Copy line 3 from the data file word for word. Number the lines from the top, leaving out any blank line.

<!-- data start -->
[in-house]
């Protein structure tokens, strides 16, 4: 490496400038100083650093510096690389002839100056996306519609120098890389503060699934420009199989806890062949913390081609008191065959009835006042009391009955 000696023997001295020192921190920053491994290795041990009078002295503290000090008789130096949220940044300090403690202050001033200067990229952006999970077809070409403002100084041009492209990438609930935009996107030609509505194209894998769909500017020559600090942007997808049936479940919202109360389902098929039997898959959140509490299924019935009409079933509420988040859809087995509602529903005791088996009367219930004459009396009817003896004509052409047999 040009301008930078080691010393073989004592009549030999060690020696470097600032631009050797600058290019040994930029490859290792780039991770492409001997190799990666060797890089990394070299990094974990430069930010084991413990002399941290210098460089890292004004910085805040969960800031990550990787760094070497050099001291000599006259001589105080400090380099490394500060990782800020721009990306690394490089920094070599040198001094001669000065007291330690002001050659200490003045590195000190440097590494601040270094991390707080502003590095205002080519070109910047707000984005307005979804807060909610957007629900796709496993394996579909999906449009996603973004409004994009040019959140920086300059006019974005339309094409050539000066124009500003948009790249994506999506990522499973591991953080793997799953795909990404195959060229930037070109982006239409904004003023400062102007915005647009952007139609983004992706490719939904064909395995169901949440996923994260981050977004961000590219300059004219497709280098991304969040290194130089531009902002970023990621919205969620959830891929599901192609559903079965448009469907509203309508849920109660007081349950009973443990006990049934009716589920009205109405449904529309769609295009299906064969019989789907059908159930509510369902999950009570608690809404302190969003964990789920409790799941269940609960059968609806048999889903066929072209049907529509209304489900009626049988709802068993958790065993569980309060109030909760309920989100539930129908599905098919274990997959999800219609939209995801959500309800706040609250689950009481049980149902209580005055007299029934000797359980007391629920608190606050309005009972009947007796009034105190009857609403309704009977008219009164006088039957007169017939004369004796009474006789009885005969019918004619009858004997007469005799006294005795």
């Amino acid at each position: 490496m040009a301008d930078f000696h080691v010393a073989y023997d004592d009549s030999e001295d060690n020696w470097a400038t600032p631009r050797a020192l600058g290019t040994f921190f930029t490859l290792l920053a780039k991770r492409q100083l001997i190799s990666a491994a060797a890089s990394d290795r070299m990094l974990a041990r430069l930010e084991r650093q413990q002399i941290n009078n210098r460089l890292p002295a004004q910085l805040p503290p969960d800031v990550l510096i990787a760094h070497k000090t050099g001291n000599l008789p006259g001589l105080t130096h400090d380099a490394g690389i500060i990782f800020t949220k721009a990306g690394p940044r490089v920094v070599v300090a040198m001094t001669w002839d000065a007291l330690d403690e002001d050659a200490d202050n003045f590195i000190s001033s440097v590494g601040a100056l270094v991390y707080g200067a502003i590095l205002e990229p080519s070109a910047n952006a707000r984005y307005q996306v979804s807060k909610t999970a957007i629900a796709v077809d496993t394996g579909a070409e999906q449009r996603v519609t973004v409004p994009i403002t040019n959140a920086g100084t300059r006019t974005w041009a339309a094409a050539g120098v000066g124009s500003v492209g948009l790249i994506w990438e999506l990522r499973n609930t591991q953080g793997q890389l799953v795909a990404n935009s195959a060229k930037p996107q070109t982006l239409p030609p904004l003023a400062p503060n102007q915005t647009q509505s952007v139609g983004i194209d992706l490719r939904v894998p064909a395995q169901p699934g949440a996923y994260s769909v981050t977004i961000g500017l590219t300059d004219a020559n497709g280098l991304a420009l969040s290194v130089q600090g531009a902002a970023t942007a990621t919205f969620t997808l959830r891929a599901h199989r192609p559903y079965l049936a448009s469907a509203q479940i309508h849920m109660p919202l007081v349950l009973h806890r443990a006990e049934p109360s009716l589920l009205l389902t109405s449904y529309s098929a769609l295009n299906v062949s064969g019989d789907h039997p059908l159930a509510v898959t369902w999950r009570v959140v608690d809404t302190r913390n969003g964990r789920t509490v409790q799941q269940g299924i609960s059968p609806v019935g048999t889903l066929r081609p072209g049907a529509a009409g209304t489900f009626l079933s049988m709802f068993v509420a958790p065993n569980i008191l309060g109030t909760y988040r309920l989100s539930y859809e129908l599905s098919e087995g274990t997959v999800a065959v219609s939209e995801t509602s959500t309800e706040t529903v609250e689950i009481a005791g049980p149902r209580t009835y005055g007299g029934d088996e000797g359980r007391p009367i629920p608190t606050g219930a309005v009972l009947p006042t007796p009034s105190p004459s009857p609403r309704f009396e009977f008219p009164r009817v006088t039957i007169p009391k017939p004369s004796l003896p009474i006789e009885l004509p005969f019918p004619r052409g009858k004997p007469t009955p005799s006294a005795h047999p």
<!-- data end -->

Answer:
């Amino acid at each position: 490496m040009a301008d930078f000696h080691v010393a073989y023997d004592d009549s030999e001295d060690n020696w470097a400038t600032p631009r050797a020192l600058g290019t040994f921190f930029t490859l290792l920053a780039k991770r492409q100083l001997i190799s990666a491994a060797a890089s990394d290795r070299m990094l974990a041990r430069l930010e084991r650093q413990q002399i941290n009078n210098r460089l890292p002295a004004q910085l805040p503290p969960d800031v990550l510096i990787a760094h070497k000090t050099g001291n000599l008789p006259g001589l105080t130096h400090d380099a490394g690389i500060i990782f800020t949220k721009a990306g690394p940044r490089v920094v070599v300090a040198m001094t001669w002839d000065a007291l330690d403690e002001d050659a200490d202050n003045f590195i000190s001033s440097v590494g601040a100056l270094v991390y707080g200067a502003i590095l205002e990229p080519s070109a910047n952006a707000r984005y307005q996306v979804s807060k909610t999970a957007i629900a796709v077809d496993t394996g579909a070409e999906q449009r996603v519609t973004v409004p994009i403002t040019n959140a920086g100084t300059r006019t974005w041009a339309a094409a050539g120098v000066g124009s500003v492209g948009l790249i994506w990438e999506l990522r499973n609930t591991q953080g793997q890389l799953v795909a990404n935009s195959a060229k930037p996107q070109t982006l239409p030609p904004l003023a400062p503060n102007q915005t647009q509505s952007v139609g983004i194209d992706l490719r939904v894998p064909a395995q169901p699934g949440a996923y994260s769909v981050t977004i961000g500017l590219t300059d004219a020559n497709g280098l991304a420009l969040s290194v130089q600090g531009a902002a970023t942007a990621t919205f969620t997808l959830r891929a599901h199989r192609p559903y079965l049936a448009s469907a509203q479940i309508h849920m109660p919202l007081v349950l009973h806890r443990a006990e049934p109360s009716l589920l009205l389902t109405s449904y529309s098929a769609l295009n299906v062949s064969g019989d789907h039997p059908l159930a509510v898959t369902w999950r009570v959140v608690d809404t302190r913390n969003g964990r789920t509490v409790q799941q269940g299924i609960s059968p609806v019935g048999t889903l066929r081609p072209g049907a529509a009409g209304t489900f009626l079933s049988m709802f068993v509420a958790p065993n569980i008191l309060g109030t909760y988040r309920l989100s539930y859809e129908l599905s098919e087995g274990t997959v999800a065959v219609s939209e995801t509602s959500t309800e706040t529903v609250e689950i009481a005791g049980p149902r209580t009835y005055g007299g029934d088996e000797g359980r007391p009367i629920p608190t606050g219930a309005v009972l009947p006042t007796p009034s105190p004459s009857p609403r309704f009396e009977f008219p009164r009817v006088t039957i007169p009391k017939p004369s004796l003896p009474i006789e009885l004509p005969f019918p004619r052409g009858k004997p007469t009955p005799s006294a005795h047999p």